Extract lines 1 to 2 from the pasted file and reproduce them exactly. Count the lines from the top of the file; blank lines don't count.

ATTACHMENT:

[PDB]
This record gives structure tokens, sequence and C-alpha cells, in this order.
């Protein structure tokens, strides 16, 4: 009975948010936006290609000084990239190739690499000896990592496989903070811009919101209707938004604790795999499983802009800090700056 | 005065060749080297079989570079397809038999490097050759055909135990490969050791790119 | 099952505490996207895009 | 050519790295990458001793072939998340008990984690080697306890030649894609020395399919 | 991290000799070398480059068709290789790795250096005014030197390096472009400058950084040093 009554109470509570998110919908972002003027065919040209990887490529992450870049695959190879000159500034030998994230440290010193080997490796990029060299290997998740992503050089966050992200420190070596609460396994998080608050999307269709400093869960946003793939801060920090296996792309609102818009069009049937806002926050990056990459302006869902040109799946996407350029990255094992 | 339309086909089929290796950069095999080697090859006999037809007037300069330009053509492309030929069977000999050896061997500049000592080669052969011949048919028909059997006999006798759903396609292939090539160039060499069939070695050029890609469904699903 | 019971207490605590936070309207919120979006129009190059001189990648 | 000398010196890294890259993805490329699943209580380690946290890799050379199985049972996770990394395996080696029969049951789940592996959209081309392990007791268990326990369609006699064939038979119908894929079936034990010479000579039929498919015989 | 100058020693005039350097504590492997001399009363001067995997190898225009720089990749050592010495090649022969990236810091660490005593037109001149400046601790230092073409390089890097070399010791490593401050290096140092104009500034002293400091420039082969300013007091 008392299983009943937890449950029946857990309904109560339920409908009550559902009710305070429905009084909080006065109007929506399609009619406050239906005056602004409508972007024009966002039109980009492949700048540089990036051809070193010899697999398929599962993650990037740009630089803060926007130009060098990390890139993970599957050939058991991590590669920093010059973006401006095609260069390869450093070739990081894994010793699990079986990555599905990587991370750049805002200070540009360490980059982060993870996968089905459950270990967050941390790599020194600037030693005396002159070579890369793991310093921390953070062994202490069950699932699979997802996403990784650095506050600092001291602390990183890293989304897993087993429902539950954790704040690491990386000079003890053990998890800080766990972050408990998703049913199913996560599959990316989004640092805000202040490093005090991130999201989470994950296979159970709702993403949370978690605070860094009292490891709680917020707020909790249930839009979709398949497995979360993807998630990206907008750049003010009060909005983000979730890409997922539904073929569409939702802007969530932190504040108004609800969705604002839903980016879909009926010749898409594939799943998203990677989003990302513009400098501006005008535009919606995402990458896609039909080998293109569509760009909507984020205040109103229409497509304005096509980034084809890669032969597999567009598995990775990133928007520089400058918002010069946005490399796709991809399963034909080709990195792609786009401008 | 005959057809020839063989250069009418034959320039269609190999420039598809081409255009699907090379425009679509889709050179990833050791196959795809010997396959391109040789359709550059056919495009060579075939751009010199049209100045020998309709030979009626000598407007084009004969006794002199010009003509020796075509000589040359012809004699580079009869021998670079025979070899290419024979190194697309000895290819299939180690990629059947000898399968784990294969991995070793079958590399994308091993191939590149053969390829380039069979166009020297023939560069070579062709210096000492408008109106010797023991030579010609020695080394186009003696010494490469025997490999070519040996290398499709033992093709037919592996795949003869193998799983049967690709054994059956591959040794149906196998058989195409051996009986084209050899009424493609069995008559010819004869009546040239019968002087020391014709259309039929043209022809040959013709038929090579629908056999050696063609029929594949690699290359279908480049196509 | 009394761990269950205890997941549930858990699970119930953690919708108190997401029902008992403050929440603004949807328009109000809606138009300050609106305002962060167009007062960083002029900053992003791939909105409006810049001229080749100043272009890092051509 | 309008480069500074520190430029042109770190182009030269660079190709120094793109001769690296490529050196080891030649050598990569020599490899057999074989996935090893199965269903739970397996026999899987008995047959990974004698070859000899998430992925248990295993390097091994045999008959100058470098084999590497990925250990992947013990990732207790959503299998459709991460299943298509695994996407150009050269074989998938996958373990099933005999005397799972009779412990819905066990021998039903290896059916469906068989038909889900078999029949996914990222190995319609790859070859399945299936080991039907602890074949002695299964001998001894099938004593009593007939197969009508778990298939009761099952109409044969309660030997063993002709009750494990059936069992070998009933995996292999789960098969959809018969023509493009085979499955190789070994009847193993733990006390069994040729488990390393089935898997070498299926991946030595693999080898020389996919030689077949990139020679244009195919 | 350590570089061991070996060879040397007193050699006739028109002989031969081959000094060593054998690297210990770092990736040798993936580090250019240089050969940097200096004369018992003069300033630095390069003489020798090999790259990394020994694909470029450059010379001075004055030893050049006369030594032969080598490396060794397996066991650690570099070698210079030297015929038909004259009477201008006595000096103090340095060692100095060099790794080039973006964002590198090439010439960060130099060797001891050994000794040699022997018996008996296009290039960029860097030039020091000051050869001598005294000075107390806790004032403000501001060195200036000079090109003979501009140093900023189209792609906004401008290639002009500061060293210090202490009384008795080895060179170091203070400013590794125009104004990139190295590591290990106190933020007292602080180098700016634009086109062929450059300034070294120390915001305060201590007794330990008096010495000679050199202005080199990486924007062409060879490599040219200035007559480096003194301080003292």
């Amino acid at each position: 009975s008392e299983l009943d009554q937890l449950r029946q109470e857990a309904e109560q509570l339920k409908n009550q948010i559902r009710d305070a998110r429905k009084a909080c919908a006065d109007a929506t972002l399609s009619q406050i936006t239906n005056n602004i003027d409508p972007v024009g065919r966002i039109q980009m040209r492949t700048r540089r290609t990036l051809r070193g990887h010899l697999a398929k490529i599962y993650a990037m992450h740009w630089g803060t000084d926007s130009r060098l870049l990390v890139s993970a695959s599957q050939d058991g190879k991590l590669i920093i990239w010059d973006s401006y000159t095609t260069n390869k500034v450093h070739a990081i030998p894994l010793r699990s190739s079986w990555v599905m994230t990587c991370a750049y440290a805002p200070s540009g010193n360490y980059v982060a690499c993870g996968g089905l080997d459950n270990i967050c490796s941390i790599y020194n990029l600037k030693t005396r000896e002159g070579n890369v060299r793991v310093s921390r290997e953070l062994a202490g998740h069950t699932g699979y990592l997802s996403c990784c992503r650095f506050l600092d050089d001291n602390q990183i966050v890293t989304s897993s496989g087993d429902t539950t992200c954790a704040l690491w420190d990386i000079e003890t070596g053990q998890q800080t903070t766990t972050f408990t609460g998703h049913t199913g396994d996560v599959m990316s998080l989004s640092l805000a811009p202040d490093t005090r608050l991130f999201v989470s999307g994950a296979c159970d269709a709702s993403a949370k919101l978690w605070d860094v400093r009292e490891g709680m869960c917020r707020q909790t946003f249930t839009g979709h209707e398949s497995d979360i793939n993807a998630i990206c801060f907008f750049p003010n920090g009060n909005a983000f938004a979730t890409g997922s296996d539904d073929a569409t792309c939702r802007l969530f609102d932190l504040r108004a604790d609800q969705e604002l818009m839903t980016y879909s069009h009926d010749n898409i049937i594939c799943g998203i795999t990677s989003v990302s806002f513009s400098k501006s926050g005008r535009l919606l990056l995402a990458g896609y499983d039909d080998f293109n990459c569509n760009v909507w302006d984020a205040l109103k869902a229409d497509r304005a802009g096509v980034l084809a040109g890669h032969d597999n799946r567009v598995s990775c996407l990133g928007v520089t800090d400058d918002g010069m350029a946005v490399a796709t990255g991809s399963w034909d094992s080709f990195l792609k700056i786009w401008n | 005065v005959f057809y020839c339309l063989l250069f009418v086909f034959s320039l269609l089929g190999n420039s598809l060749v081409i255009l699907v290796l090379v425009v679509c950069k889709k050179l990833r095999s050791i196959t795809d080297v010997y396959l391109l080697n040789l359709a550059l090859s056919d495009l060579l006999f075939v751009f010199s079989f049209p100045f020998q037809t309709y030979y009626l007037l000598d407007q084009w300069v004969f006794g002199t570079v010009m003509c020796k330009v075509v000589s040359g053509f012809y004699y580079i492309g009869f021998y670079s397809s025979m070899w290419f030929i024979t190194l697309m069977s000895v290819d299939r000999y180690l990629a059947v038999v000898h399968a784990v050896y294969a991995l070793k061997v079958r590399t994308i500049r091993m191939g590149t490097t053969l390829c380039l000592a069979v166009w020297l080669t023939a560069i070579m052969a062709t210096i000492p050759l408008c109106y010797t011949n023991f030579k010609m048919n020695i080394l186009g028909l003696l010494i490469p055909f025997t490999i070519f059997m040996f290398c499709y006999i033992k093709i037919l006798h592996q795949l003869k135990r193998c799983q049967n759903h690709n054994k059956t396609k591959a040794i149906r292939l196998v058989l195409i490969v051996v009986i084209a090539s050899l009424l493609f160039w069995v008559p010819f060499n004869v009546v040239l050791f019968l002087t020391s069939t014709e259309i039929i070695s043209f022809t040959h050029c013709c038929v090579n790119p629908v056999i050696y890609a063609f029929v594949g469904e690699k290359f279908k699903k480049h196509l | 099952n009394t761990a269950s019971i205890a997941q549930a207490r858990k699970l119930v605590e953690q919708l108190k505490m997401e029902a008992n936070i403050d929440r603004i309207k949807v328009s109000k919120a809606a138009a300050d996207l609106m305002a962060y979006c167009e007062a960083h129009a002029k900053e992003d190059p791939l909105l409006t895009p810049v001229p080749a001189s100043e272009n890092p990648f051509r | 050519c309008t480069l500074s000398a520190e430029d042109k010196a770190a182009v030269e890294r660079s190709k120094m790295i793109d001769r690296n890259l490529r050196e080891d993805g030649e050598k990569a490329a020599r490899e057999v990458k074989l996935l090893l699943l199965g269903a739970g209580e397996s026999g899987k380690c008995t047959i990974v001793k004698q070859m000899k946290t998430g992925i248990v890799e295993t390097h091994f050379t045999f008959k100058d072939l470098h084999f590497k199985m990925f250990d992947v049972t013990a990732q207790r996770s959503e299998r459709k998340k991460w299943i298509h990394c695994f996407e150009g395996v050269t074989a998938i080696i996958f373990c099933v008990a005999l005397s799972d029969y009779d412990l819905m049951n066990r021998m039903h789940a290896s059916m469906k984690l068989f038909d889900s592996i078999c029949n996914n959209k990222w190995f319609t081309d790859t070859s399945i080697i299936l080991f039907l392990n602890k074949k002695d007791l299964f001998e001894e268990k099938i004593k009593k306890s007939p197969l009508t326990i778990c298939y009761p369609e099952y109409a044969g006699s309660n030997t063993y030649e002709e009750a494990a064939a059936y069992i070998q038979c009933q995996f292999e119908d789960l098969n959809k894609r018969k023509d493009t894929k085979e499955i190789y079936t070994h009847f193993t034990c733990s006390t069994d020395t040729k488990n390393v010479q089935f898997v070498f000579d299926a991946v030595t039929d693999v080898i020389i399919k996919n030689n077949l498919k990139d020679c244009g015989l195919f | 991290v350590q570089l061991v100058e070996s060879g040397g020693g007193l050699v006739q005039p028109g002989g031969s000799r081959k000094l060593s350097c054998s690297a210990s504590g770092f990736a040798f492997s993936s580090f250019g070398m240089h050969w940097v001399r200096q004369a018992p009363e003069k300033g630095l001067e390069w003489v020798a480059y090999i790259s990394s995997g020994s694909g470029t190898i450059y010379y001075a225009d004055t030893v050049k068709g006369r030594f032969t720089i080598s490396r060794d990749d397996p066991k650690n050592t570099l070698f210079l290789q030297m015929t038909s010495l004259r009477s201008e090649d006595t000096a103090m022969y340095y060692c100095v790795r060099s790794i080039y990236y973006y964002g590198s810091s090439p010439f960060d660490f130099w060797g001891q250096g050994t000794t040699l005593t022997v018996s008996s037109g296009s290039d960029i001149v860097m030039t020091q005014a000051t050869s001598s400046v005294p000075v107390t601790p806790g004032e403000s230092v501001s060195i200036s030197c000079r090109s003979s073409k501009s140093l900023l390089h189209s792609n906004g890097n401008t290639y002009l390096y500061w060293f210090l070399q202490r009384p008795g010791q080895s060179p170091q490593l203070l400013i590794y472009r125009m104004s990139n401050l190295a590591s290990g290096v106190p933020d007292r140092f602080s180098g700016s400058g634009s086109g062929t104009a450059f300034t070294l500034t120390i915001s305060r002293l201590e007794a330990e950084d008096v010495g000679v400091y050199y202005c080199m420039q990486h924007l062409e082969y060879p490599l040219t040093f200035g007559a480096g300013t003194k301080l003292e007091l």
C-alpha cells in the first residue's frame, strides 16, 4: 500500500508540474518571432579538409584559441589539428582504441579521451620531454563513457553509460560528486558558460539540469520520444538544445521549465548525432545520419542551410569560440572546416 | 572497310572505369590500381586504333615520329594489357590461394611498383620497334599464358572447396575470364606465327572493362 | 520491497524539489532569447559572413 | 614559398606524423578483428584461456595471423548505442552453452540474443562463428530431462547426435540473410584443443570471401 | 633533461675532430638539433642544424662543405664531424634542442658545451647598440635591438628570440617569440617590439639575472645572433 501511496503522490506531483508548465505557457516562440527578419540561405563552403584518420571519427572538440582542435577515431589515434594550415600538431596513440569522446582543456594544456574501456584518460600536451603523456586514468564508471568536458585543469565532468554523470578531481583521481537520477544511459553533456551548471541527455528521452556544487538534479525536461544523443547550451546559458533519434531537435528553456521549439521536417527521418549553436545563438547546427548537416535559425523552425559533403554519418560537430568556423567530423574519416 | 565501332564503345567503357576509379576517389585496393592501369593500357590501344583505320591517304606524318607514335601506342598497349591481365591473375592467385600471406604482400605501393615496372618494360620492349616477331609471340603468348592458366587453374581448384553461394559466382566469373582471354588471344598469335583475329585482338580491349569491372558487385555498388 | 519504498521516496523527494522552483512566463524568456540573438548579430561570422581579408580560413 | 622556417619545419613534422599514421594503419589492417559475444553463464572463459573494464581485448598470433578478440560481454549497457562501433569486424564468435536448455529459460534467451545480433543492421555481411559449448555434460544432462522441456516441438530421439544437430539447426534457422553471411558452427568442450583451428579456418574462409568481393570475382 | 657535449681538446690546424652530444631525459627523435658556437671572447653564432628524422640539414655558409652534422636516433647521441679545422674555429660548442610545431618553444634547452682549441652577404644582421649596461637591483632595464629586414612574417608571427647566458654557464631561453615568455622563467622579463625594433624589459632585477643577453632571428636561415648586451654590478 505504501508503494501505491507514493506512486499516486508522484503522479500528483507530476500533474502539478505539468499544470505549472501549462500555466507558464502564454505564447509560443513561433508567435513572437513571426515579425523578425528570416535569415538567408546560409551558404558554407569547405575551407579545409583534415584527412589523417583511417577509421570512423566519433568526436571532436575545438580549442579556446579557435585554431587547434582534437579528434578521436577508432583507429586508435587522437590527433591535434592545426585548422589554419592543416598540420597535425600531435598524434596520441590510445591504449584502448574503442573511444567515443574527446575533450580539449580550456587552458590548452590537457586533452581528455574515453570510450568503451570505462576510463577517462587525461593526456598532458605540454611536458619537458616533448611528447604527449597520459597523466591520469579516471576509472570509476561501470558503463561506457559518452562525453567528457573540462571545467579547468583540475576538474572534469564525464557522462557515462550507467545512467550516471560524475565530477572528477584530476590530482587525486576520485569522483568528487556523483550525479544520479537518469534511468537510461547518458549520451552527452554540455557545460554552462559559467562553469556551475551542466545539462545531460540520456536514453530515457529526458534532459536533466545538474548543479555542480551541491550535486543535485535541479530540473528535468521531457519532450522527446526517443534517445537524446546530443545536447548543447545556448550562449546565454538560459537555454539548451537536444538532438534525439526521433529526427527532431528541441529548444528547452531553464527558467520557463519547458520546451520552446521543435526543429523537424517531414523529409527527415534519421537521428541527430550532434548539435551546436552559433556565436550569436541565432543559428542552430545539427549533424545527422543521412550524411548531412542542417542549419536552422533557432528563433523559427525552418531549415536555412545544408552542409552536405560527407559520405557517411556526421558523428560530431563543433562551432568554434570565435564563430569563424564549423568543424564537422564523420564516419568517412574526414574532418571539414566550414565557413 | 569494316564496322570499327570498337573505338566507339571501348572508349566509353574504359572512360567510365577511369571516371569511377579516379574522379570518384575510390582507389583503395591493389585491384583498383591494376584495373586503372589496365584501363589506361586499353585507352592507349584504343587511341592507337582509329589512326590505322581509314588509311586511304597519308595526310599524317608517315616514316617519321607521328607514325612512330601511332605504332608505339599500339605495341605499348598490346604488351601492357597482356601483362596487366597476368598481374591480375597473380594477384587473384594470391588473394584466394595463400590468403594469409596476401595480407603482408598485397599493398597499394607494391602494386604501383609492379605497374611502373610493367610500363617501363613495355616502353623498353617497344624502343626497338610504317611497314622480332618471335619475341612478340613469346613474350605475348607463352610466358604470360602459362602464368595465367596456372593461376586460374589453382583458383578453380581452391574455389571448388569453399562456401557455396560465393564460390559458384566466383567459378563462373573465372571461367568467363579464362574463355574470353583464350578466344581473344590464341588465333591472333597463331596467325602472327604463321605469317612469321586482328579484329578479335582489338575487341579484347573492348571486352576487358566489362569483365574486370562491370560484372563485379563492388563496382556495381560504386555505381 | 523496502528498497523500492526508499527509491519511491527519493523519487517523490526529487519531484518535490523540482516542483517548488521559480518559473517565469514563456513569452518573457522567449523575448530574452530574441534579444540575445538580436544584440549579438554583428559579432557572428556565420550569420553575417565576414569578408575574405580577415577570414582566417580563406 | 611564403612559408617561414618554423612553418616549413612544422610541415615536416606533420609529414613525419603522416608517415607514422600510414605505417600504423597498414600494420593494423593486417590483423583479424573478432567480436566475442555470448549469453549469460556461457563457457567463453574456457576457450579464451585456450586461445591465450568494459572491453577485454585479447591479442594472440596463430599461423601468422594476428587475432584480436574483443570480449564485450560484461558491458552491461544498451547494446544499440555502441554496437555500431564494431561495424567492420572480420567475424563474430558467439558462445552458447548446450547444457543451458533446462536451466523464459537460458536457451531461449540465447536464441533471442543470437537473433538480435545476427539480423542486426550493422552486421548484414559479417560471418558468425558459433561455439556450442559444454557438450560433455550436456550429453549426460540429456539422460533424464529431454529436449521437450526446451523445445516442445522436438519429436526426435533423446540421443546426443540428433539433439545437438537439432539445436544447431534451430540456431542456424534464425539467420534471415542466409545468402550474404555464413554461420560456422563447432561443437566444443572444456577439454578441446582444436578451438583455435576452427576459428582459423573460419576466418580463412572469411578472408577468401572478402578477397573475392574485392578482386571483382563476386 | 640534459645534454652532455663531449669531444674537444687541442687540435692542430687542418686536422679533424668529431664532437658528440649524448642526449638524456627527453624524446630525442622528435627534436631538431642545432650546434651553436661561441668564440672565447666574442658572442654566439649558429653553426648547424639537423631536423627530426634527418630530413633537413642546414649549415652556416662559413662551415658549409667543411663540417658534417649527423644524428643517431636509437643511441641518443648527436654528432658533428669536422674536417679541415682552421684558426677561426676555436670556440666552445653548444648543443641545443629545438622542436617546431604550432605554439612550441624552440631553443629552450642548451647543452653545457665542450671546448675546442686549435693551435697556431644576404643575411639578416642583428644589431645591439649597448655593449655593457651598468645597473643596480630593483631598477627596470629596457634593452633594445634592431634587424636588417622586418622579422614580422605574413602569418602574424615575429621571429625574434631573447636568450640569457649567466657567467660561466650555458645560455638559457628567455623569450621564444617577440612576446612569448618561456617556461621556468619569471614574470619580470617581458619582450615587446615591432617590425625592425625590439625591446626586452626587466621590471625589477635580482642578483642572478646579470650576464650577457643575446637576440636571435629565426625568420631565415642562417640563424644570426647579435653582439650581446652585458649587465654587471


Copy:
[PDB]
This record gives structure tokens, sequence and C-alpha cells, in this order.